The federal government predicted a near-normal hurricane season for the Atlantic Basin, expecting four to eight hurricanes.
A normal season can still be disastrous, since "it only takes one," warned Neil Jacobs, acting administrator of the National Oceanic and Atmospheric Administration (NOAA), which released the forecast.
Overall, NOAA said nine to 15 named storms will develop. This number includes tropical storms. A tropical storm contains wind speeds of 39 mph or higher and becomes a hurricane when winds reach 74 mph.
Of the four to eight hurricanes, two to four could be major, packing wind speeds of 111 mph or higher.
Forecasts include storms that spin up in the Atlantic Ocean, the Caribbean Sea and Gulf of Mexico.
The season officially begins next
Saturday, June 1, and runs through Nov. 30. An average season typically spawns six hurricanes and peaks in August and September.
The "near-normal" season is predicted despite the presence of a weak El Niño, a natural climate pattern that tends to suppress hurricane activity, according to NOAA's lead seasonal hurricane forecaster, Gerry Bell.
Countering El Niño, Bell said, is the combination of unusually warm seawater in the Atlantic and a stronger-than-average West African monsoon, both of which favor increased hurricane activity.
"Now is the time to get prepared," Bell said.
Andrea, a subtropical storm, formed in the Atlantic, then spun harmlessly out at sea this week. The next named storm will be Barry, followed by Chantal, Dorian, Erin, Fernand and Gabrielle.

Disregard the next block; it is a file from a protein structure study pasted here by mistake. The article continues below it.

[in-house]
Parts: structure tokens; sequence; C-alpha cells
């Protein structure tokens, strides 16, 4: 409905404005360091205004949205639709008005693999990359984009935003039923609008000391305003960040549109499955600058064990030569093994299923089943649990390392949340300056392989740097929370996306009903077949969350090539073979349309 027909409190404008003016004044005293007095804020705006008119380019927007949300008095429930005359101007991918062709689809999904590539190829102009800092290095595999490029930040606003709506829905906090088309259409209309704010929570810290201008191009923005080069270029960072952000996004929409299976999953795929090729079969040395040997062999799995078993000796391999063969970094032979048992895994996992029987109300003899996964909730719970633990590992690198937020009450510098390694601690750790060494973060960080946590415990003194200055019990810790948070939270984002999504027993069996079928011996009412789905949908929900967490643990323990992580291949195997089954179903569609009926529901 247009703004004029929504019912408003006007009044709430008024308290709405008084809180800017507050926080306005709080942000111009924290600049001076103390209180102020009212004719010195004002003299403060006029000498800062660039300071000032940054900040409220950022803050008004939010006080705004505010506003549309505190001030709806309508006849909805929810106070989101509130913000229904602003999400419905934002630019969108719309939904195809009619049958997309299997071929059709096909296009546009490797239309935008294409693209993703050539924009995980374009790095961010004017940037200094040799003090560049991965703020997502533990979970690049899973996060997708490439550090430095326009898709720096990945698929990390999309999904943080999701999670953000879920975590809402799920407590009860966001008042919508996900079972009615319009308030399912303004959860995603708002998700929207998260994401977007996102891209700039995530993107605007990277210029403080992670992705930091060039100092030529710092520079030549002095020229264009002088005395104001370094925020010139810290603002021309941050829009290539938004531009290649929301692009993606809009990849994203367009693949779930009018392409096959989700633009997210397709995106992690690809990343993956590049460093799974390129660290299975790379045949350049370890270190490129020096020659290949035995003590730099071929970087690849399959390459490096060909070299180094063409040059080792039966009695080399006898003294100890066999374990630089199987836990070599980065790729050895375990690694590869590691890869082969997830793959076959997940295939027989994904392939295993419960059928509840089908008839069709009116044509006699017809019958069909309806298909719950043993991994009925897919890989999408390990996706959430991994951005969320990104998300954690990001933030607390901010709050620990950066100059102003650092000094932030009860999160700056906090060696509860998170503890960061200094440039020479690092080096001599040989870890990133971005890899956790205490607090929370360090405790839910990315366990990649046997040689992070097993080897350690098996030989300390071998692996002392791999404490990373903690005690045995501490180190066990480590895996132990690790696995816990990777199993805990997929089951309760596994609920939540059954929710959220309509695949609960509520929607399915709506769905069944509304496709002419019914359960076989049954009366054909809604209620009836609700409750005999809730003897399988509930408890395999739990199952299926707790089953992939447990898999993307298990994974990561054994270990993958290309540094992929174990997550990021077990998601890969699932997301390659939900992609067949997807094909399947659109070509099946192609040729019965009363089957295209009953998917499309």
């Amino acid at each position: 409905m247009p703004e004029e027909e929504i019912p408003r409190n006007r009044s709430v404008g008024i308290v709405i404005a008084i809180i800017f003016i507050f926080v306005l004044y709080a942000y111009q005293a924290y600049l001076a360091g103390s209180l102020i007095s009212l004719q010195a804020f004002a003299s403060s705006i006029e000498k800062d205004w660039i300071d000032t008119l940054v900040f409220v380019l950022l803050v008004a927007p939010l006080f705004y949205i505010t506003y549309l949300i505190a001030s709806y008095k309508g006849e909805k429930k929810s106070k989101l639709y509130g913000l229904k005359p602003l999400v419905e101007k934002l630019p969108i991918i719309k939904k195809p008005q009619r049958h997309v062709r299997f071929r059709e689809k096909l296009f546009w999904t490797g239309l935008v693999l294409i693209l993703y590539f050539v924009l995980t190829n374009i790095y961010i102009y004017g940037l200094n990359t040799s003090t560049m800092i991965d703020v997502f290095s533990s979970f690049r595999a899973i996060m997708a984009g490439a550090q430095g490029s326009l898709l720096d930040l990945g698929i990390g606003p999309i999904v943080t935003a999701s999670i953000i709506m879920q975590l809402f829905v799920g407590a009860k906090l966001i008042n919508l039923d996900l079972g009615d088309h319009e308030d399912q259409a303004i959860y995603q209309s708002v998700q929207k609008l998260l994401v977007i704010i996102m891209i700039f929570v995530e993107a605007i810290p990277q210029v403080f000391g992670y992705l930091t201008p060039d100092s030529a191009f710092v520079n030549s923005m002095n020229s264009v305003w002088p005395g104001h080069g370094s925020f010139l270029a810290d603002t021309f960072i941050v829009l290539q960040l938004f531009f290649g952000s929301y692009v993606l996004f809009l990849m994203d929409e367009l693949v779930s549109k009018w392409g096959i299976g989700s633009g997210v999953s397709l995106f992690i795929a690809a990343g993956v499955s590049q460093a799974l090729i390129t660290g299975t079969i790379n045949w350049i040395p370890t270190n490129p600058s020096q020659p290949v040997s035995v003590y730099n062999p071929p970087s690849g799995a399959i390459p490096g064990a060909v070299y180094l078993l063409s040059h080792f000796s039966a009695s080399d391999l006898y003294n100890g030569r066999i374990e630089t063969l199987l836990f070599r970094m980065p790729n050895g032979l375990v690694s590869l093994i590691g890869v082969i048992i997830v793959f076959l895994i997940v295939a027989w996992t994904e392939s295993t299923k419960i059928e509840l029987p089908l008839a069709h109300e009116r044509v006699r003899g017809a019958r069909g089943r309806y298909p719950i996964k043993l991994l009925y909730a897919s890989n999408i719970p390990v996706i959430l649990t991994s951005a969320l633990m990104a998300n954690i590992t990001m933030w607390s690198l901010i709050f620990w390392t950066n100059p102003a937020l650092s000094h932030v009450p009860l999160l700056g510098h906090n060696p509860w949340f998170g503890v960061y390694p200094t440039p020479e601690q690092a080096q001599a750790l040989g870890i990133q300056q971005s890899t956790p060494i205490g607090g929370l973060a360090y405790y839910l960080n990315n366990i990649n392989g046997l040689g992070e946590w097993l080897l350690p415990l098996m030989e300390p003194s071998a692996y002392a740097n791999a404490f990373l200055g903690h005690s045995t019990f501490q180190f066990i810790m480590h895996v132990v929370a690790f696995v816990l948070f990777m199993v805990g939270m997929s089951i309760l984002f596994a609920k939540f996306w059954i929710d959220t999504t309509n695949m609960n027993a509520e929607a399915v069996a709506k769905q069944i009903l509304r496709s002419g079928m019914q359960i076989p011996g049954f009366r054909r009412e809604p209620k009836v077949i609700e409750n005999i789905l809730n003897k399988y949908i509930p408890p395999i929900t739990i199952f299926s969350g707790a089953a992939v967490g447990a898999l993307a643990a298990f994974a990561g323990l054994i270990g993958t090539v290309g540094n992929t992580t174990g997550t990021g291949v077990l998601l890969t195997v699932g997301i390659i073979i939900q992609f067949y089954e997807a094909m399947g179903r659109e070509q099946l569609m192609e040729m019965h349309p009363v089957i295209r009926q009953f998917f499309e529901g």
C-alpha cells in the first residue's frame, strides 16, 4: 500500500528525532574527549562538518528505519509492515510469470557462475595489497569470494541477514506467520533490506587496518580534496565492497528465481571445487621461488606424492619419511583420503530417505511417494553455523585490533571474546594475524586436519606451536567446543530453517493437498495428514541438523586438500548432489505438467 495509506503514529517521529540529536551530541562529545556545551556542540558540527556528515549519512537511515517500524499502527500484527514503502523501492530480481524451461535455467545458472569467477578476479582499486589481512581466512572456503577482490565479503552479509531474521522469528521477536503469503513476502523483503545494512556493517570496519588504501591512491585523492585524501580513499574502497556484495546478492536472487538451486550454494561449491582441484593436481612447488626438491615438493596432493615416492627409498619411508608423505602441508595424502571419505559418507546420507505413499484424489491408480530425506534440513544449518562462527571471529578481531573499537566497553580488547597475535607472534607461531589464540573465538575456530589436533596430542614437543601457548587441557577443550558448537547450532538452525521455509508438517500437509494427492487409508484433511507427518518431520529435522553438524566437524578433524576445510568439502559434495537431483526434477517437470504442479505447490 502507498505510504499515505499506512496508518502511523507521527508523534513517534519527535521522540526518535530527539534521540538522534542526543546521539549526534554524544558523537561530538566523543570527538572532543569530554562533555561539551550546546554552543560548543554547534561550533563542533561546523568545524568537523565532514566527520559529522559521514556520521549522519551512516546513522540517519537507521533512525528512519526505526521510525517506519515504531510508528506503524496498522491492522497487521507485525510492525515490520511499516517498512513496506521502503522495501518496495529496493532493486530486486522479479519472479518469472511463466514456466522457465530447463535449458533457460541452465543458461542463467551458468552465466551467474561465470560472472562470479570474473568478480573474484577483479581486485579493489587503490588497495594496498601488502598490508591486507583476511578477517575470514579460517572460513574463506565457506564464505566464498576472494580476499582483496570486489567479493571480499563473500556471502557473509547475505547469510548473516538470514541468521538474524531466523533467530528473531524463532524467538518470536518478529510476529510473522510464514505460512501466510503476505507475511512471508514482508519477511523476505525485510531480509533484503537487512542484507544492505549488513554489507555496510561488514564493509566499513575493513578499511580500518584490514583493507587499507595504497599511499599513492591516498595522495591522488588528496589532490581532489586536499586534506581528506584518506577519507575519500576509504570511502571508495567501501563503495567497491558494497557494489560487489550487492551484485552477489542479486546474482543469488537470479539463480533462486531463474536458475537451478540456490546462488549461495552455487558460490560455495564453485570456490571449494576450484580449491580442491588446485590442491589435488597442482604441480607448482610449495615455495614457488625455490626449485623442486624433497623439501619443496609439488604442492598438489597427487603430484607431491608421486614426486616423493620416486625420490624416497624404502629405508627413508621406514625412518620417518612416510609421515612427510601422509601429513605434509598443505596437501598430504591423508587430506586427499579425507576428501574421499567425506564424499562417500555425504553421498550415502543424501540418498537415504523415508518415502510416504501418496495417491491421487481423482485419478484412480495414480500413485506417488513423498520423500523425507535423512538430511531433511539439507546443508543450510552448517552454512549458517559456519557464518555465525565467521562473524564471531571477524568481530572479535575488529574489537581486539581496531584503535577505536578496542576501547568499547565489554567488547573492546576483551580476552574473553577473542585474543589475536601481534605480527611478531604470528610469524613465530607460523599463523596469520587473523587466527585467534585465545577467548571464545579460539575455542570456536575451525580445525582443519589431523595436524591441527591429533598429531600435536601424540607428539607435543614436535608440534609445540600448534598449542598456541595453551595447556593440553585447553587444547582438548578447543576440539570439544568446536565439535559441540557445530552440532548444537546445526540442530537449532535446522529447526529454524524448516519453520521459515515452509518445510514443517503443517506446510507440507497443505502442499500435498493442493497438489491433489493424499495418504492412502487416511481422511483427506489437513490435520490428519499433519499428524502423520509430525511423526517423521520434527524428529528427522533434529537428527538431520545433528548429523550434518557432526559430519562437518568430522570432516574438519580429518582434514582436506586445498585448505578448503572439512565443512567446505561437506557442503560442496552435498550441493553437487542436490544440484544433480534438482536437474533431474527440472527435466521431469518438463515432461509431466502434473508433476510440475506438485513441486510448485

NOAA's hurricane forecasts have been more accurate than not this decade. Since 2010, the agency's record for hurricane prediction is 6-3, according to a USA TODAY analysis of NOAA's forecasts. This is a marked improvement from the 2000s, when the agency was 2-5. (NOAA's forecasts began in 2003.)
"Starting in 2008, the outlooks benefited from the high-resolution Climate Forecast System dynamical model," NOAA spokesperson Lauren Gaches said. "Along with new and improved statistical prediction tools, ongoing research and new analysis techniques, this model has enhanced the accuracy of our hurricane outlooks."
Last month, meteorologists at Colorado State University estimated 13 tropical storms will form, 5 of which will become hurricanes. In the 1980s, Colorado State University meteorologist William Gray was the first scientist to make seasonal hurricane forecasts.
Last year, NOAA predicted 10 to 16 named tropical storms would spin up, of which five to nine would be hurricanes. In all, 15 named storms formed, including eight hurricanes.
The hurricanes included such monsters as Florence and Michael, which killed more than 100 people and caused $50 billion in damages.
Forecasters also released their prediction for the eastern Pacific basin, where 15 to 22 named storms are expected. An average eastern Pacific hurricane season produces 15 named storms.
Eastern Pacific storms and hurricanes primarily stay out to sea and seldom affect the U.S. mainland, although some storms hit the west coast of Mexico. Remnant moisture from the storms can dump heavy rain on the U.S. Southwest, leading to flooding.
This article originally appeared on USA TODAY: Forecasters predict up to 8 hurricanes in 'near-normal' 2019 Atlantic hurricane season